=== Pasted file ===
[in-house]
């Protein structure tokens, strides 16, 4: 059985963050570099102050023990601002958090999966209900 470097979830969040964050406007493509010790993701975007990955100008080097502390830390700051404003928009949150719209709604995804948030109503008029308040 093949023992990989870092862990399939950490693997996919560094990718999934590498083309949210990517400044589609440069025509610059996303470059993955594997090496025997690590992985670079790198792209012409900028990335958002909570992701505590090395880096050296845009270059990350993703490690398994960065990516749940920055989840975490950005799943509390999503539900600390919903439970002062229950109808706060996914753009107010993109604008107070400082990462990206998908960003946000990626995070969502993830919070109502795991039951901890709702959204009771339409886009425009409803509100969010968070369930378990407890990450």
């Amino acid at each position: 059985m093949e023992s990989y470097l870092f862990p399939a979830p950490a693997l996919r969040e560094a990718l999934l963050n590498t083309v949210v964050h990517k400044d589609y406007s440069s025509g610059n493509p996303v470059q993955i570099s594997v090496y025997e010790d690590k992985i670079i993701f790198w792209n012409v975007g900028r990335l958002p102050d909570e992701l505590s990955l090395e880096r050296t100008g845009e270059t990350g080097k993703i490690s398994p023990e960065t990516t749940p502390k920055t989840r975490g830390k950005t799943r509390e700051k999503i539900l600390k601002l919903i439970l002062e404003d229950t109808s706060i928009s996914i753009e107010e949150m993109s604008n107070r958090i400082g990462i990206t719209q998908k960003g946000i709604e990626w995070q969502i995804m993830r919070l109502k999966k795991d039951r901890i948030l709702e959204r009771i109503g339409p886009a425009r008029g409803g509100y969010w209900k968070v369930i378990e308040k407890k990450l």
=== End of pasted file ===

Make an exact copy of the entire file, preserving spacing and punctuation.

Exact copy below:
[in-house]
């Protein structure tokens, strides 16, 4: 059985963050570099102050023990601002958090999966209900 470097979830969040964050406007493509010790993701975007990955100008080097502390830390700051404003928009949150719209709604995804948030109503008029308040 093949023992990989870092862990399939950490693997996919560094990718999934590498083309949210990517400044589609440069025509610059996303470059993955594997090496025997690590992985670079790198792209012409900028990335958002909570992701505590090395880096050296845009270059990350993703490690398994960065990516749940920055989840975490950005799943509390999503539900600390919903439970002062229950109808706060996914753009107010993109604008107070400082990462990206998908960003946000990626995070969502993830919070109502795991039951901890709702959204009771339409886009425009409803509100969010968070369930378990407890990450």
């Amino acid at each position: 059985m093949e023992s990989y470097l870092f862990p399939a979830p950490a693997l996919r969040e560094a990718l999934l963050n590498t083309v949210v964050h990517k400044d589609y406007s440069s025509g610059n493509p996303v470059q993955i570099s594997v090496y025997e010790d690590k992985i670079i993701f790198w792209n012409v975007g900028r990335l958002p102050d909570e992701l505590s990955l090395e880096r050296t100008g845009e270059t990350g080097k993703i490690s398994p023990e960065t990516t749940p502390k920055t989840r975490g830390k950005t799943r509390e700051k999503i539900l600390k601002l919903i439970l002062e404003d229950t109808s706060i928009s996914i753009e107010e949150m993109s604008n107070r958090i400082g990462i990206t719209q998908k960003g946000i709604e990626w995070q969502i995804m993830r919070l109502k999966k795991d039951r901890i948030l709702e959204r009771i109503g339409p886009a425009r008029g409803g509100y969010w209900k968070v369930i378990e308040k407890k990450l």